According to this research, there are six main building blocks here, and those are, number one, as many of us might be familiar with, is rags to riches. We are familiar with these. Charles Dickens is a huge … Has a huge body of work that a lot of the stories are rags to riches stories, and of course that maps well to sort of the American dream, right? You rise up from nothing, and you become something very important, so rags to riches. Of course the opposite of that is riches to rags. That’s where you start with a lot and you end up with nothing, which is somewhat less appealing I would think.
The third plot type, or emotional arc that they articulate, is- I like this one- man in a hole. That reminds me of Alice in Chains for some reason. Now I’m dating myself with my gen X music references. Man in a hole is where someone gets into a lot of trouble and then gets out of trouble again. I don’t know if that would map exactly to … Dirk, I don’t know if you’ve seen the movie Catch Me if You Can, about the counterfeiter, the fraudster.
Dirk: Frank Abagnale.
Dirk: Yes, a long time.
Jon: Right. That seems like a man in the hole type of story.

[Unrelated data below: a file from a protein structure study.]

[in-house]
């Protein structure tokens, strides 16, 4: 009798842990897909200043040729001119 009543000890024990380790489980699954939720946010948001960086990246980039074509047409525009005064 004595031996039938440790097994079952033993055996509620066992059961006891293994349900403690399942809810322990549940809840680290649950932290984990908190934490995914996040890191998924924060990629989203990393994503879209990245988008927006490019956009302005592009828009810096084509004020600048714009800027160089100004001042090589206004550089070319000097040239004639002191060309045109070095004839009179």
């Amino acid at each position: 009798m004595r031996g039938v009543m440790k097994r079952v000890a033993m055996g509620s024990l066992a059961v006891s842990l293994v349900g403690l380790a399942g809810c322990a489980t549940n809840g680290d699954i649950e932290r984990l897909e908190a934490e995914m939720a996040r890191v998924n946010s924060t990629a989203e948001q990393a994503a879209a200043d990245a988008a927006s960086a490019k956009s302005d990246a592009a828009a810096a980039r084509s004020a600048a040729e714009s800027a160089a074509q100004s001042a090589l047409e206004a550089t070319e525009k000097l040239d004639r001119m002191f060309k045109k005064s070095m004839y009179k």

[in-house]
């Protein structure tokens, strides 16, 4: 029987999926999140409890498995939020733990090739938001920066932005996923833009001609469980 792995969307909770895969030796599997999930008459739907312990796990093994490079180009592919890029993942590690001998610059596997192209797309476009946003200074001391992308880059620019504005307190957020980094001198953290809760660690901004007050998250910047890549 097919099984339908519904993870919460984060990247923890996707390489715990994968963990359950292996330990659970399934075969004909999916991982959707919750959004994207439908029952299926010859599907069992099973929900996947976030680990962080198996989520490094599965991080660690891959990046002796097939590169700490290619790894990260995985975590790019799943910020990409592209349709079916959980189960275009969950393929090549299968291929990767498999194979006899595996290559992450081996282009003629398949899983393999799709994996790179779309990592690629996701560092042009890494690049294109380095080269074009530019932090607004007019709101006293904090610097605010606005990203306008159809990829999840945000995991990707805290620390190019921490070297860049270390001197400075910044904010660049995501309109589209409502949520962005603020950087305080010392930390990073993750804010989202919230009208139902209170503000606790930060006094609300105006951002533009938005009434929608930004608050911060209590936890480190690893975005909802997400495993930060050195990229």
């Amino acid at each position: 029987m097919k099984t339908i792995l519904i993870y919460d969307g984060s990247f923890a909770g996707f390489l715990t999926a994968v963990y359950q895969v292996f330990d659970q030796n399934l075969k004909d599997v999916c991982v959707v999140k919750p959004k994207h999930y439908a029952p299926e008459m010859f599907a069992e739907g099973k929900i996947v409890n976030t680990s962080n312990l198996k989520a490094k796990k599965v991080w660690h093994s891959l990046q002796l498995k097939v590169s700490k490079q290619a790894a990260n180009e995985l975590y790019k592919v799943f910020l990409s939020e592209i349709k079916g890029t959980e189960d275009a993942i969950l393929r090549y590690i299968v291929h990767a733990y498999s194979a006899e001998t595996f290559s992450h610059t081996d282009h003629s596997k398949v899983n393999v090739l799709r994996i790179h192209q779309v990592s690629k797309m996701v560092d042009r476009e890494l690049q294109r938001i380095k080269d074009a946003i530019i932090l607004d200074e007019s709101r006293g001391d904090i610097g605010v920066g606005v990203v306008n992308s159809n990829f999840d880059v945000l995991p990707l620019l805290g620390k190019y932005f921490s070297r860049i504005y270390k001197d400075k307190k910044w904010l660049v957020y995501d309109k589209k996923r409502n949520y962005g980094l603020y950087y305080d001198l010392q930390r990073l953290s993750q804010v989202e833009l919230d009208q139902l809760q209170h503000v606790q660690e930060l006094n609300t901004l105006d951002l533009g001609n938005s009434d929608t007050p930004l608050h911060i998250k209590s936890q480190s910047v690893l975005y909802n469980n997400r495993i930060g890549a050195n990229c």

Dirk: Wouldn’t it be “man out of the hole”? Like, rags to riches is when you start here, you end there. Shouldn’t it be you start in the hole and you get out?
Jon: Yes. Yes. It’s a fall and then a rise again. Yeah, that’s sort of the core to that plot. Then the last three all have … They’re plots, but they’re all associated with a specific work. Icarus. You know, we all know the story of Icarus flying too close to the sun. Cinderella, which has a rise, then a fall, then a rise again, and the Oedipus, which is a fall, then rise, then fall. Those are the six core story arcs, and if you’re looking at a more complicated, longer work, like, say, some of the Harry Potter novels, those will have multiple components sort of integrated together to get these arcs sort of placed together. Not just like Lego bricks, but you kind of get the idea.